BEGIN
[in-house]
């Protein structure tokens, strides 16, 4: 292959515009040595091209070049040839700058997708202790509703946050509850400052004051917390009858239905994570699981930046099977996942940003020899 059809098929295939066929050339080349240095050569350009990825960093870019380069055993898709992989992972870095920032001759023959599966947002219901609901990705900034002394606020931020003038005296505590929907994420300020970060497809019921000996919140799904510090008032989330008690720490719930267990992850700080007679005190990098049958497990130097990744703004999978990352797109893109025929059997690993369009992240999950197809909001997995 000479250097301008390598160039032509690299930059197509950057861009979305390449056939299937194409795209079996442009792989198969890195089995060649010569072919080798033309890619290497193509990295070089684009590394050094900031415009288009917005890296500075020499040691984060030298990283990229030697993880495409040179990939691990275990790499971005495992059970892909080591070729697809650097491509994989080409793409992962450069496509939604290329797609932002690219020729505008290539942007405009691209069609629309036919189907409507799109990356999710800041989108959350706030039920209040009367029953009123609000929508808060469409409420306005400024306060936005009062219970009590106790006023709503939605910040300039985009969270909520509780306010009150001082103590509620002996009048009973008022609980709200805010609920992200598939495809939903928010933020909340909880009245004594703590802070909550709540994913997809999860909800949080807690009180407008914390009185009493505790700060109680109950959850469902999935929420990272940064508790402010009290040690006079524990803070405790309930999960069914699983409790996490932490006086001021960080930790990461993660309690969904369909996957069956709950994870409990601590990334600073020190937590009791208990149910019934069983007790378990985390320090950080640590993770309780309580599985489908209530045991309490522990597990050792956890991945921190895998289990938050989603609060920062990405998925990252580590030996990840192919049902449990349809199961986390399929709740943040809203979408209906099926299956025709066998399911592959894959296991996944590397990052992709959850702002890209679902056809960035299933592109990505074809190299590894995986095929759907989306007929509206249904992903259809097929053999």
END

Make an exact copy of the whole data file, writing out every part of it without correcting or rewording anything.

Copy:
[in-house]
């Protein structure tokens, strides 16, 4: 292959515009040595091209070049040839700058997708202790509703946050509850400052004051917390009858239905994570699981930046099977996942940003020899 059809098929295939066929050339080349240095050569350009990825960093870019380069055993898709992989992972870095920032001759023959599966947002219901609901990705900034002394606020931020003038005296505590929907994420300020970060497809019921000996919140799904510090008032989330008690720490719930267990992850700080007679005190990098049958497990130097990744703004999978990352797109893109025929059997690993369009992240999950197809909001997995 000479250097301008390598160039032509690299930059197509950057861009979305390449056939299937194409795209079996442009792989198969890195089995060649010569072919080798033309890619290497193509990295070089684009590394050094900031415009288009917005890296500075020499040691984060030298990283990229030697993880495409040179990939691990275990790499971005495992059970892909080591070729697809650097491509994989080409793409992962450069496509939604290329797609932002690219020729505008290539942007405009691209069609629309036919189907409507799109990356999710800041989108959350706030039920209040009367029953009123609000929508808060469409409420306005400024306060936005009062219970009590106790006023709503939605910040300039985009969270909520509780306010009150001082103590509620002996009048009973008022609980709200805010609920992200598939495809939903928010933020909340909880009245004594703590802070909550709540994913997809999860909800949080807690009180407008914390009185009493505790700060109680109950959850469902999935929420990272940064508790402010009290040690006079524990803070405790309930999960069914699983409790996490932490006086001021960080930790990461993660309690969904369909996957069956709950994870409990601590990334600073020190937590009791208990149910019934069983007790378990985390320090950080640590993770309780309580599985489908209530045991309490522990597990050792956890991945921190895998289990938050989603609060920062990405998925990252580590030996990840192919049902449990349809199961986390399929709740943040809203979408209906099926299956025709066998399911592959894959296991996944590397990052992709959850702002890209679902056809960035299933592109990505074809190299590894995986095929759907989306007929509206249904992903259809097929053999």